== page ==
Chronic administration of resveratrol prevents biochemical cardiovascular changes in fructose-fed rats.
Am J Hypertens. 2005 Jun;18(6):864-70. PMID: 15925749
Department of Pathology, School of Medicine, Universidad Nacional de Cuyo, Institute of Experimental Medicine and Biology of Cuyo-CONICET, Mendoza, Argentina. [email protected]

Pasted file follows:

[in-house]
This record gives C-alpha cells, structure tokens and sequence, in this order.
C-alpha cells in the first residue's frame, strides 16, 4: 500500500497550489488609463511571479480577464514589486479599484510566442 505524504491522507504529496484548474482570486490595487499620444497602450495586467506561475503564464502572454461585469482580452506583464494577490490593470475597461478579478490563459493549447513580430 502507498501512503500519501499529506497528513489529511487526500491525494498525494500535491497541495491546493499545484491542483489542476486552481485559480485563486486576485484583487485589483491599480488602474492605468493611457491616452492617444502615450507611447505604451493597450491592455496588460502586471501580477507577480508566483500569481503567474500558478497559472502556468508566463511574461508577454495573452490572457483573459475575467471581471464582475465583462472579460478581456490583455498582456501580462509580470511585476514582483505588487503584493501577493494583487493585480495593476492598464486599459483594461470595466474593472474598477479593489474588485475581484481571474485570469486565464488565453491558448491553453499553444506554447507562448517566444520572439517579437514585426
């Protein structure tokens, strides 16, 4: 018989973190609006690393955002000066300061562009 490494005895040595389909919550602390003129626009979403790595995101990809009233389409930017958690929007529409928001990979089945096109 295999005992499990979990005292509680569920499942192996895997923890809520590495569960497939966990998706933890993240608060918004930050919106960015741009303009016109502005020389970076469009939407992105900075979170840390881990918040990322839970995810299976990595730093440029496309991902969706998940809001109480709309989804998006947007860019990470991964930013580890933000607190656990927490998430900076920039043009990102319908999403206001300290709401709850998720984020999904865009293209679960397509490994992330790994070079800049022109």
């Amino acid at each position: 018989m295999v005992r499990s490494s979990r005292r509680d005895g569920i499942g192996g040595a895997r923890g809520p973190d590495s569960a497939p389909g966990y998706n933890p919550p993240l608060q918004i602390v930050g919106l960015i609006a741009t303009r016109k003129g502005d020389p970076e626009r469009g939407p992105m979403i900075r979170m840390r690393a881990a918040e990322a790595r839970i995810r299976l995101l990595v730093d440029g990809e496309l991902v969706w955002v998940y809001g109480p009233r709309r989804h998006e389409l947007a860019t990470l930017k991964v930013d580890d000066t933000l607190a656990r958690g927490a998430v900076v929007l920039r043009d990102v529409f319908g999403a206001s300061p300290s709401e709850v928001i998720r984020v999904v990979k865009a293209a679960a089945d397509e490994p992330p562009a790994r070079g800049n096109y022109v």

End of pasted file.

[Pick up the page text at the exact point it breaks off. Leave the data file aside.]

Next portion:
BACKGROUND: There seems to be a link between the cluster of risk factors known as insulin resistance syndrome with endothelial dysfunction. Resveratrol (3,4,5-trihydroxyestilbene) (RV), an antioxidant found in many components of the human diet, has been proposed as an effective agent in the prevention of several pathologic processes. This study examined the effect of chronic administration of RV on endothelial nitric oxide synthase (eNOS) activity in cardiovascular tissues and on plasma lipid peroxidation in fructose-fed rats (FFR), an experimental model of this syndrome. METHODS: Male Sprague Dawley rats were separated into four groups: Control, Control + RV, FFR, and FFR + RV (n = 8 in each group). The RV (10 mg/kg/d by gavage) and fructose (10% in drinking water) were administered for 45 days. Metabolic variables and systolic blood pressure (BP) were measured. The eNOS activity was estimated in the mesenteric arterial bed and cardiac tissue homogenates by conversion of (3)H-arginine to (3)H-citrulline. Lipid peroxidation was estimated through the measurement of plasmatic thiobarbituric acid-reactive substances (TBARS). RESULTS: The RV chronic treatment prevented the increase in systolic BP and cardiac hypertrophy, restored FFR mesenteric and cardiac eNOS activities, and decreased the elevated TBARS levels that characterize FFR, without an effect on other metabolic variables. CONCLUSIONS: In concert with other effects, the increase in eNOS activity may contribute to the protective properties attributed to RV and, thus, to its beneficial effects on the cardiovascular system. These results suggest that an adequate supplementation of RV might help to prevent or delay the occurrence of atherogenic cardiovascular diseases associated to insulin-resistant states.